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Revolutionary Russia 
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Natasha's Dance 
Interpreting the Russian Revolution 
A People's Tragedy 
Peasant Russia 

Orlando Figes - Bio

Orlando Figes is Professor of History at Birkbeck College, University of London. Born in London in 1959, he graduated with a Double-Starred First from Cambridge University, where he was a Lecturer in History and Fellow of Trinity College from 1984 to 1999. He is the author of seven books on Russian history, including A People's Tragedy: The Russian Revolution, 1891-1924, which in 1997 received the Wolfson Prize, the NCR Book Award, the W.H. Smith Literary Award, the Longman/History Today Book Prize and the Los Angeles Times Book Prize. Natasha's Dance: A Cultural History of Russia (2002) was short-listed for the Samuel Johnson Prize and the Duff Cooper Prize. The Whisperers: Private Life in Stalin's Russia (2007) was shortlisted for the Samuel Johnson Prize, the Ondaatje Prize, the Prix Médicis and the Premio Roma. His agent is Rogers, Coleridge and White. His books have been translated into 27 languages. He is a regular contributor to the New York Review of Books.

Orlando Figes's latest book is Just Send Me Word: A True Story of Love and Survival in the Gulag.

Just Send Me Word is a true love story based on 1,246 letters smuggled in and out of the Pechora labour camp between 1946 and 1955. The letters were exchanged between Lev Mishchenko, a prisoner in Pechora, and Svetlana Ivanova, his girlfriend in Moscow. Just Send Me Word is available on Amazon.

Praise for Just Send Me Word:

"This powerful narrative by a distinguished historian will take its place not just in history but in literature" (Robert Massie)

"A poignant record illuminating the experiences of the millions who suffered untold miseries in Stalin's grinding system of repression - and throughout the history of Russia as a whole. But, more than anything, this is a book about love ... as fascinating and inspiring as it is heartbreaking; a unique contribution to Gulag scholarship as well as a study of the universal power of love, as relevant now as it was then. It is impossible to read without shedding tears" (Simon Sebag Montefiore, Financial Times)

"Electrifying, passionate, devoted, despairing, exhilarating ... a tale of hope, resilience, grit and love" (The Times)

"Remarkable ... moving... possesses extraordinary value ... a notable contribution to Gulag literature" (Max Hastings, Sunday Times)

"Immensely touching ... [a] heartening gem of a book" (Anna Reid Literary Review)

"The remarkable true story of a love affair between two Soviet citizens ... as much a literary challenge as a historical one: the book can be read as a non-fiction novel" (Telegraph)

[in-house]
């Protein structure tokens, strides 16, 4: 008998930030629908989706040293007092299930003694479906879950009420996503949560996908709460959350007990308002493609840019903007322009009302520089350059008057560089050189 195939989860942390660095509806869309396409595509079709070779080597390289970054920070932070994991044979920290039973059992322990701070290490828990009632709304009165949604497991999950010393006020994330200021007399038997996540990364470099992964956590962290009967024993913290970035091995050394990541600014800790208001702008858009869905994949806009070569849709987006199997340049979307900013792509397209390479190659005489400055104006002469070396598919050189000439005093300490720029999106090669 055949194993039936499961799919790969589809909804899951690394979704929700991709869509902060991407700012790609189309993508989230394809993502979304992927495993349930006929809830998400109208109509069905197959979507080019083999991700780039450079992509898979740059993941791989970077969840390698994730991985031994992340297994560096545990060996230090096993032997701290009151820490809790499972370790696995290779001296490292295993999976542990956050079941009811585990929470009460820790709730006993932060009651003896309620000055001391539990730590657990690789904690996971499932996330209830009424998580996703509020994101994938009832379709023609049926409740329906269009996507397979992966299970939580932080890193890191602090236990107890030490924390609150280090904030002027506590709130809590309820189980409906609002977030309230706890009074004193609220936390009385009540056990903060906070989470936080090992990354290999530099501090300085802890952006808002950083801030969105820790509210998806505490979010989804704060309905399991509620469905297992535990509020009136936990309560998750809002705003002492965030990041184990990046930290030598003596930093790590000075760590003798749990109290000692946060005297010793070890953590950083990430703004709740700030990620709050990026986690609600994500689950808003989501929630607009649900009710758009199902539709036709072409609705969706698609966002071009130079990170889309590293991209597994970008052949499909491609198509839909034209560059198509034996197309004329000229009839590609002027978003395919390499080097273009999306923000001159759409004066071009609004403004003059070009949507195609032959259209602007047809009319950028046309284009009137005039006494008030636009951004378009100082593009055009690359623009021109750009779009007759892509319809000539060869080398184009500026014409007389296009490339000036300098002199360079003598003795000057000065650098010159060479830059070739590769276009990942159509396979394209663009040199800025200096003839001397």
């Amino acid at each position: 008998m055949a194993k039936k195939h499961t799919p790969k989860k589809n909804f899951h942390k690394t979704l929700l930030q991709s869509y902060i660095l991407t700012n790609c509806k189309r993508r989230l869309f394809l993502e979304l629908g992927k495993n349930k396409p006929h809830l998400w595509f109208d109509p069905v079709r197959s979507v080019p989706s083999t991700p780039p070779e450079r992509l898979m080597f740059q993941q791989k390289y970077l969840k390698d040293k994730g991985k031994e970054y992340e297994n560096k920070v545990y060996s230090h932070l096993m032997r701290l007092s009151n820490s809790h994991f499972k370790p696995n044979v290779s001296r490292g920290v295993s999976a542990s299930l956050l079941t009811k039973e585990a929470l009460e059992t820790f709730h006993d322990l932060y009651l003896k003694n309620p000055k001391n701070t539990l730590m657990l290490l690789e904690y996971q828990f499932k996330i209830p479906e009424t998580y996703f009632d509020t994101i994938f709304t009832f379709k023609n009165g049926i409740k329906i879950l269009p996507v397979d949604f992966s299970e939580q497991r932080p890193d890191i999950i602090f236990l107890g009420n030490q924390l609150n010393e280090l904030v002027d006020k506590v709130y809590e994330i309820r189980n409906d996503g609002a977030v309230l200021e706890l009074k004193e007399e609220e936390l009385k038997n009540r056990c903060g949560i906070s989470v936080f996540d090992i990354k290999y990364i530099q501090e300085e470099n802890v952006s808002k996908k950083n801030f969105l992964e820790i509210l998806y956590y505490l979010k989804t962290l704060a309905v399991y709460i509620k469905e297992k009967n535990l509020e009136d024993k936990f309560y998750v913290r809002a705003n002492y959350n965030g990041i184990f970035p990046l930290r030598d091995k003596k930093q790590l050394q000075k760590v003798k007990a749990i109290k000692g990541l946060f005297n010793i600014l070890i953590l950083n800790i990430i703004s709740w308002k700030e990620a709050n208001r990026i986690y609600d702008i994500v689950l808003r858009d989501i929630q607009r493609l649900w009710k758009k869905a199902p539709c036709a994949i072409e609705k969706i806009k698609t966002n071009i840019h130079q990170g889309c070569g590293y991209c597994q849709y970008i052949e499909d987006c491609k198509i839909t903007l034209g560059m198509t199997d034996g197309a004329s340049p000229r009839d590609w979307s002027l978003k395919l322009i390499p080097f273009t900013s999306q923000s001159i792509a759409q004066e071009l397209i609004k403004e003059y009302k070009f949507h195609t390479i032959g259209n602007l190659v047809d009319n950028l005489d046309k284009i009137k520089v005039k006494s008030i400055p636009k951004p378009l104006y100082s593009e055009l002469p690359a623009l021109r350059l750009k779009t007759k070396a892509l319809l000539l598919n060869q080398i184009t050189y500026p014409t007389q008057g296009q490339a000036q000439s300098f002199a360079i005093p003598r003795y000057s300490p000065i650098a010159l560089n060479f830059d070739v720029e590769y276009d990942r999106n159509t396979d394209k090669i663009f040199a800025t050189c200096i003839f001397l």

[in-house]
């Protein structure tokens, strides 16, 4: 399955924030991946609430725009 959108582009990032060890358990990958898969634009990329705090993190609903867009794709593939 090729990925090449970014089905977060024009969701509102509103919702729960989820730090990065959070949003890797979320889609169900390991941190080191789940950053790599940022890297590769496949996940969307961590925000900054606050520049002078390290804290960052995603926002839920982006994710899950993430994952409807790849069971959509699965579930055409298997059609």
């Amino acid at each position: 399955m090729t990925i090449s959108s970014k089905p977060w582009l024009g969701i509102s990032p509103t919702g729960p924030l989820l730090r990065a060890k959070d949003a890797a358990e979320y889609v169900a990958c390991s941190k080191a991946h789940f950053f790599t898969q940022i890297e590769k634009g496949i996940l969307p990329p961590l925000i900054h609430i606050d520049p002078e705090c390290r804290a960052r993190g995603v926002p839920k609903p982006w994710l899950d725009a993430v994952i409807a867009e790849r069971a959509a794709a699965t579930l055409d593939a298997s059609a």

"Figes has achieved something extraordinary ... the gulag story lacks individuals for us to sympathise with: a Primo Levi, an Anne Frank or even an Oskar Schindler. Just Send Me Word may well be the book to change that ... the kind of love that most of us can only dream of" (Oliver Bullough, Independent)

"It is hard to imagine a more heartening story of love, courage and endurance ... a fascinating historical record but also a wonderful love story" (Express)

"Figes sustains the reader's interest by showing how life and love continued to flourish within the space not occupied by the Stalinist state ... Just Send Me Word is a rich evocation of the experience of daily life inside and outside the Gulag, as well as a moving love story" (Wendy Slater, Times Literary Supplement)

"Remarkable ... Figes, selecting and then interpreting this mass of letters, makes them tell two kinds of story. The first is a uniquely detailed narrative of the gulag, of the callous, slatternly universe which consumed millions of lives ... The second is about two people determined not to lose each other " (Neal Ascherson, Guardian)

"A quiet, moving and memorable account of life in a totalitarian state ... The book often reads like a novel ... captivating" (Evening Standard)

"[Figes] is, as always, a skilled and compelling storyteller, here smoothly combining extracts and summaries of the letters, archive documents and later oral testimony ... into a dramatic and sometimes breathless narrative of love conquering all ... extraordinary" (Polly Jones, Times Higher Education)

"Orlando Figes has wrought something beautiful from dark times" (Ian Thomson, Observer)

"This account of life under Stalin's Terror is unique, not just because it is an uplifting love story, but also because of the way, against all odds, that it came to be published" (Victor Sebestyen, Mail on Sunday)

"A heart-rending record of extraordinary human endurance" (Kirkus Reviews)

"[A] remarkable tale of love and devotion during the worst years of the USSR ... [Figes's] fine narrative pacing enhances this moving, memorable story" (Publishers Weekly)

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